Chip designer Nvidia Corp forecasted a drop in video game chip sales in the current quarter and surprised some analysts by pointing out additional supply-chain difficulties arising from China’s COVID-19 restrictions.
Nvidia’s chief executive told Reuters that in the current quarter, the company’s gaming business revenue will be down. Huang said, “Overall, the gaming market is slowing. Nvidia has chosen to restrict what it supplies to the China market due to lower market demand.” According to him, Nvidia is also hurting from Russia, with slower sell-through in Europe.
Despite the fact that the company’s first-quarter revenues and profitability surpassed analyst expectations, Nvidia shares slumped 6.7 per cent in extended trade. Nvidia’s stock has lost roughly 40 per cent of its value this year, in line with a broader sell-off in growth stocks due to fears about the Federal Reserve’s rapid interest rate hikes.
As consumers evaluate expenditures such as computers and video game consoles, concerns about inflation are spreading throughout the U.S. economy.
Nvidia expects revenue of $8.10 billion in the second quarter, plus or minus two per cent. According to Refinitiv’s IBES statistics, analysts projected $8.45 billion on average. The decreased revenue prediction included a $500 million reduction in revenue related to Russia and China’s COVID lockdowns. The $500 million amount included around $400 million in lost gaming sales in China and Russia, as well as another $100 million in missed data centre sales in Russia, according to chief financial officer Colette Kress.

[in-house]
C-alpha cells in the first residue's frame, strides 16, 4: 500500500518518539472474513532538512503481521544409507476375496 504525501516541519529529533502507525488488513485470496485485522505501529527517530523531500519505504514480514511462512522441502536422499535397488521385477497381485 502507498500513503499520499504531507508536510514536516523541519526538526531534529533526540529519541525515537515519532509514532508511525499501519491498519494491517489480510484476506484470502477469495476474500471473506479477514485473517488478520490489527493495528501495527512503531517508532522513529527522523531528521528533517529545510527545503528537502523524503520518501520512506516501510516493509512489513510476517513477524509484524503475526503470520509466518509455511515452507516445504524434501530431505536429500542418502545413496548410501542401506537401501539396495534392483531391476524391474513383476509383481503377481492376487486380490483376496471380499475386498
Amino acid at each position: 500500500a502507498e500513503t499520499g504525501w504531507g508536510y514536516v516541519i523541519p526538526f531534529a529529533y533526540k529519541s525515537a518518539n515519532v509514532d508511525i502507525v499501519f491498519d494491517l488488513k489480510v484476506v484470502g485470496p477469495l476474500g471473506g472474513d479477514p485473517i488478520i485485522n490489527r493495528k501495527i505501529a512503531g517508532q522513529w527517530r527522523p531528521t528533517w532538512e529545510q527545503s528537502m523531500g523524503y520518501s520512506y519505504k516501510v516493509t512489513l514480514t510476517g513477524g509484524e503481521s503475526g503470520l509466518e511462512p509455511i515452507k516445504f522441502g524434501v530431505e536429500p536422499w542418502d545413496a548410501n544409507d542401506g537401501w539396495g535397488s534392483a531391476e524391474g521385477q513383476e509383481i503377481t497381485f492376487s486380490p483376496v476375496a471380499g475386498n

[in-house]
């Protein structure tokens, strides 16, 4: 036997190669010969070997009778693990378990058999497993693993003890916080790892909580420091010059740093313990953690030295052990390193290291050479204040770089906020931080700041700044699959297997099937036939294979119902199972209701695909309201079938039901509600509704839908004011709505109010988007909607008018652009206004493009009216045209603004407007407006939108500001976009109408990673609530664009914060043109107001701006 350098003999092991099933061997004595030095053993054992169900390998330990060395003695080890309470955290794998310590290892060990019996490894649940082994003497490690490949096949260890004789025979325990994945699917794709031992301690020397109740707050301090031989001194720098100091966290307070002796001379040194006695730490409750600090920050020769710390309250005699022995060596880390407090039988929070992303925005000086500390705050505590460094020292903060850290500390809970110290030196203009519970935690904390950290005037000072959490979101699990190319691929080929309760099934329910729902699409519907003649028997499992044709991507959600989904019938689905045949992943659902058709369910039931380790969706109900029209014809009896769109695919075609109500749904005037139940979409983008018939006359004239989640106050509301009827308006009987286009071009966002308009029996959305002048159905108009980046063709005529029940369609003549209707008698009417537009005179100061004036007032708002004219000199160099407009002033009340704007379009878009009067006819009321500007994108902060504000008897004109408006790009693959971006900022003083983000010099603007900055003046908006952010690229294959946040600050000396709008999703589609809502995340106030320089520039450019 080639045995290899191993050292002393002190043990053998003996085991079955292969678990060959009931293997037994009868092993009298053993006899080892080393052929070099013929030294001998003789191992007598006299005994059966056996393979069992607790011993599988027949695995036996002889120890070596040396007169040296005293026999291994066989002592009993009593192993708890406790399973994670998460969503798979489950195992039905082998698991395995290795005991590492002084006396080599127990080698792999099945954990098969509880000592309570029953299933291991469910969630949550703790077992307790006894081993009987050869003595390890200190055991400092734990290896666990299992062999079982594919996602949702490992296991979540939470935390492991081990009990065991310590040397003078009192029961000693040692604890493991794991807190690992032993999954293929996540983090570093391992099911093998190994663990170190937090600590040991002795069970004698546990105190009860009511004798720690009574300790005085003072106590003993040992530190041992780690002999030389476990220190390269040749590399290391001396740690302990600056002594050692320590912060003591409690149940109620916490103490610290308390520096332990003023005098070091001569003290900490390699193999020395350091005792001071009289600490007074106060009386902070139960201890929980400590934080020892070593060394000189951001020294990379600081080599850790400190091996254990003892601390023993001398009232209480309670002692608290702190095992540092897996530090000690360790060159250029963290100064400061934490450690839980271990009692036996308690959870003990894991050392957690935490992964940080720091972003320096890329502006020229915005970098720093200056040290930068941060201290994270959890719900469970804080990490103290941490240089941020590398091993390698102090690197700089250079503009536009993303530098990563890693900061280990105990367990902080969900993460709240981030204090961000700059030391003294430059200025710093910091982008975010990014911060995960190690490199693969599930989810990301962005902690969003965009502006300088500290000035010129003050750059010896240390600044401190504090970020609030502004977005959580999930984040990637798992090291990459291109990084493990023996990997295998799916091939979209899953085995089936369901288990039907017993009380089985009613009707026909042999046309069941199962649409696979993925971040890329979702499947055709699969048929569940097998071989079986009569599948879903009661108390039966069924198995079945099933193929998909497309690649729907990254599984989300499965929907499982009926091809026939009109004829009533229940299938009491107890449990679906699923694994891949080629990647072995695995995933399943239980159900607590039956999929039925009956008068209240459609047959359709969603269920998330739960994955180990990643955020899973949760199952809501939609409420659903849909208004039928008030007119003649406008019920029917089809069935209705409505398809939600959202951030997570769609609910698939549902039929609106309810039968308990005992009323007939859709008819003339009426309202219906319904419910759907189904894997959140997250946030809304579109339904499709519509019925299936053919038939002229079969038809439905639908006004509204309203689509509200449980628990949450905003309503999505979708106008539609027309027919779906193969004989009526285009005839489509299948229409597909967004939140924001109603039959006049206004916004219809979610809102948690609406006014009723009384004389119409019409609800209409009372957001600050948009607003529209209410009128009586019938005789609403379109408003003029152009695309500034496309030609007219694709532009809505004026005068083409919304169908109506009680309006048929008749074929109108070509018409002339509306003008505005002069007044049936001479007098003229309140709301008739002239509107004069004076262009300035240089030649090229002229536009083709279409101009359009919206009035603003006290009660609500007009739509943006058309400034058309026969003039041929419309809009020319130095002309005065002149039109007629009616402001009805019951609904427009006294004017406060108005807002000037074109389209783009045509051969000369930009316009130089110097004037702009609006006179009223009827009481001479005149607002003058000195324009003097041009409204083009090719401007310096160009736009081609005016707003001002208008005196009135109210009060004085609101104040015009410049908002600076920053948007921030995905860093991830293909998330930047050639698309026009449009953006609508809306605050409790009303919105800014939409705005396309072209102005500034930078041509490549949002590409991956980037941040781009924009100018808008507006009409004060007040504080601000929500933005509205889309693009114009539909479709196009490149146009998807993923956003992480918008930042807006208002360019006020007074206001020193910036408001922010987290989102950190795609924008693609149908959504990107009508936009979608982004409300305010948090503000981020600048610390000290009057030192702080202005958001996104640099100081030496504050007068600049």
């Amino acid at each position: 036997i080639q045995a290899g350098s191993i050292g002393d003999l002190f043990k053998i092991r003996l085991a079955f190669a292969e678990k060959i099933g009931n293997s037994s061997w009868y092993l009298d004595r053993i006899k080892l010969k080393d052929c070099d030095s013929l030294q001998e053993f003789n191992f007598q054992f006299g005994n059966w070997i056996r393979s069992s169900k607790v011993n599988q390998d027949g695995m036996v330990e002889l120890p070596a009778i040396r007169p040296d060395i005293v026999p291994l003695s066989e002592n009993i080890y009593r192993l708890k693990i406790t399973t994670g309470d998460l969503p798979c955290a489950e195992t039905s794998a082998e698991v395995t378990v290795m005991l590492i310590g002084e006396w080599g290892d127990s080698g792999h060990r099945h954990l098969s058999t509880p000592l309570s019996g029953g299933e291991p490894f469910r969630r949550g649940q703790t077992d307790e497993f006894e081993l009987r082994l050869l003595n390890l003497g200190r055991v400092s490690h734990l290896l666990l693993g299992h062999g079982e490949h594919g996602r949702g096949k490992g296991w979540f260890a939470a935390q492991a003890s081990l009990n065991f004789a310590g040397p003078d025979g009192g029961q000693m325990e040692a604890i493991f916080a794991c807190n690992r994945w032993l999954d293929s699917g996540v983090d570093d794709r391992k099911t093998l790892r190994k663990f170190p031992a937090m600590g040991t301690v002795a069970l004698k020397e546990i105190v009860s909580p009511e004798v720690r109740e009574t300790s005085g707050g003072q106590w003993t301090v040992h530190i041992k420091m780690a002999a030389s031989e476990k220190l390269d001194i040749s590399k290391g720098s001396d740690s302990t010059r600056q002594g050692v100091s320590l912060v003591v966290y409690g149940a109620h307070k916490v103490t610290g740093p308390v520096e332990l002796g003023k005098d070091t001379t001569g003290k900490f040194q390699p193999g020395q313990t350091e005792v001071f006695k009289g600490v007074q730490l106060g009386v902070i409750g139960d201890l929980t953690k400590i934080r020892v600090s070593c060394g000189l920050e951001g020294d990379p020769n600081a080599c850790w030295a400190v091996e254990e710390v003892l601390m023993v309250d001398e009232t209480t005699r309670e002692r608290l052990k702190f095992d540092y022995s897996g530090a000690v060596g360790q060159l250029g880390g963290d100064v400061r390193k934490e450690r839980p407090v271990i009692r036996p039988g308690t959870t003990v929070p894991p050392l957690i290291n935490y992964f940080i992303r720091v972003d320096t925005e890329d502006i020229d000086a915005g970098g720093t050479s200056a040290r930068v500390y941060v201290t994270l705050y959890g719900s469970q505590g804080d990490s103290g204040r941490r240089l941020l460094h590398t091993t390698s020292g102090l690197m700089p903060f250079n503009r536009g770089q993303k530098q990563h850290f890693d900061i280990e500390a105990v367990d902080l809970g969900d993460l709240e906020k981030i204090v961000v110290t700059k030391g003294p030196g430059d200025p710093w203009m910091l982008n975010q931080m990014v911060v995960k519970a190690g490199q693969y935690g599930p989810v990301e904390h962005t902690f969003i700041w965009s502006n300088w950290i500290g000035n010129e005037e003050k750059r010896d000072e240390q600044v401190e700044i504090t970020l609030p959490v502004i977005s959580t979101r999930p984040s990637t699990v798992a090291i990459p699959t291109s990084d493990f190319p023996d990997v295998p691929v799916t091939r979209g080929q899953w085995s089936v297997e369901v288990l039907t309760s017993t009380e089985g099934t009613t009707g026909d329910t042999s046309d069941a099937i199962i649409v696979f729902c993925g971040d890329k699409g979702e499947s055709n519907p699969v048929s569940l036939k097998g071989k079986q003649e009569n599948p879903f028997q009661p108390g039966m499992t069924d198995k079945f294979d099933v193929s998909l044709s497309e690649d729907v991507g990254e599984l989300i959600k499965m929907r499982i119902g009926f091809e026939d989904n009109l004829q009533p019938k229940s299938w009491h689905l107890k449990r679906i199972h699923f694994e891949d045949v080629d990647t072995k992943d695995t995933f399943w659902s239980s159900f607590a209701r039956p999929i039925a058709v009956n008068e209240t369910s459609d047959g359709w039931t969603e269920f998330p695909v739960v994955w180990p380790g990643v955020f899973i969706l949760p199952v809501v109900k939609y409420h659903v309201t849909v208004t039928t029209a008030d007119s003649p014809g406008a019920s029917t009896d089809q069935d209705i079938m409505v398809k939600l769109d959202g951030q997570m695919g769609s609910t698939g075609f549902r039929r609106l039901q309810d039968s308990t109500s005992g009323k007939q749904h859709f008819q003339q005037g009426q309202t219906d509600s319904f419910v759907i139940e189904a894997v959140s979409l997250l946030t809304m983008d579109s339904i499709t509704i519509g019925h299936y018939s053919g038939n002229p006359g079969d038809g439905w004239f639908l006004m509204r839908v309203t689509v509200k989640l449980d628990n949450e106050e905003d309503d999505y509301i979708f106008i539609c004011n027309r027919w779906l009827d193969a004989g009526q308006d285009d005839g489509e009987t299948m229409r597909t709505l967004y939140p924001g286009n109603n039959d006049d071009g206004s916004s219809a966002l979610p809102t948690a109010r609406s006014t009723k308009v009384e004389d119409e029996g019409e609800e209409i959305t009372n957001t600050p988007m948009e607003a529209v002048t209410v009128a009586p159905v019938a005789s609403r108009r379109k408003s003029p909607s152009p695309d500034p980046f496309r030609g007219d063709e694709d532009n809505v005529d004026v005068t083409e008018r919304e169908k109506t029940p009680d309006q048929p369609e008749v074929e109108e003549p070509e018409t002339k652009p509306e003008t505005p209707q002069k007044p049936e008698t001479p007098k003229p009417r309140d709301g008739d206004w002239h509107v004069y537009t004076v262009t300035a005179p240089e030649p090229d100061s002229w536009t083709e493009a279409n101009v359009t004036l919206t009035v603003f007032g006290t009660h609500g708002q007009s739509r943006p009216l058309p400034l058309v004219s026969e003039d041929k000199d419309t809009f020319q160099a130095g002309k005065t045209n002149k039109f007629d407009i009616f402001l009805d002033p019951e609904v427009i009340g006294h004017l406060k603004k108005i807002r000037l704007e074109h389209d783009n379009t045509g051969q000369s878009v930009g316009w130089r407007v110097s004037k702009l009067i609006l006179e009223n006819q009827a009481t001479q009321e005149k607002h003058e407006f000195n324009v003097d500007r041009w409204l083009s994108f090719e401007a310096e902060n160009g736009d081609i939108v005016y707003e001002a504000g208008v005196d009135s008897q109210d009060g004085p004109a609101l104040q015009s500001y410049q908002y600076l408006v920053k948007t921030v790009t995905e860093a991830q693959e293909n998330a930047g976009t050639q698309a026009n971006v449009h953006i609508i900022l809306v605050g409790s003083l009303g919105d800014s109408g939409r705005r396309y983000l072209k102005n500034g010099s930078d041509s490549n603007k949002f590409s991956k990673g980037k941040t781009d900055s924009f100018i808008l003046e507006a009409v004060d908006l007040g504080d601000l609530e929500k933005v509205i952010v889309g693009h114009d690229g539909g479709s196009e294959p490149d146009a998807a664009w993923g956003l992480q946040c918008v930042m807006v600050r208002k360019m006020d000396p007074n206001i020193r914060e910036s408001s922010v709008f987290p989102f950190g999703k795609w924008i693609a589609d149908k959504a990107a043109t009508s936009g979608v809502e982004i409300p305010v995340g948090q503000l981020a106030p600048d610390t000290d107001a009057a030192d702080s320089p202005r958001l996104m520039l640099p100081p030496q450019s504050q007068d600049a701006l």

On the results call, Kress told analysts that China’s COVID restrictions were harming consumer spending as well as logistics. According to the experts, decreased graphics processor prices and less discretionary spending due to high inflation will put a strain on Nvidia’s gaming industry.
Kress said that the cryptocurrency market’s downturn harmed demand for graphics processing units, which are preferred by cryptocurrency miners. Nvidia’s OEM and other revenue categories fell by 52 per cent year over year due to a dip in revenue from cryptocurrency mining processors.
Nonetheless, as more companies move to the cloud and incorporate artificial intelligence into their operations, demand from data centre clients has remained high. According to Kress, this, together with automobile sales, will help balance the fall in gaming. Revenue from data centres reached a new high of $3.75 billion in the first quarter, increasing 83 per cent year over year. Gaming revenue reached a new high of $3.62 billion in the first quarter, increasing 31 per cent year over year.
Revenue for the first quarter ending 1 May increased by 46 per cent to $8.29 billion, a new high. Excluding expenses, the business earned $1.36 per share, exceeding analysts’ expectations of $1.29 per share.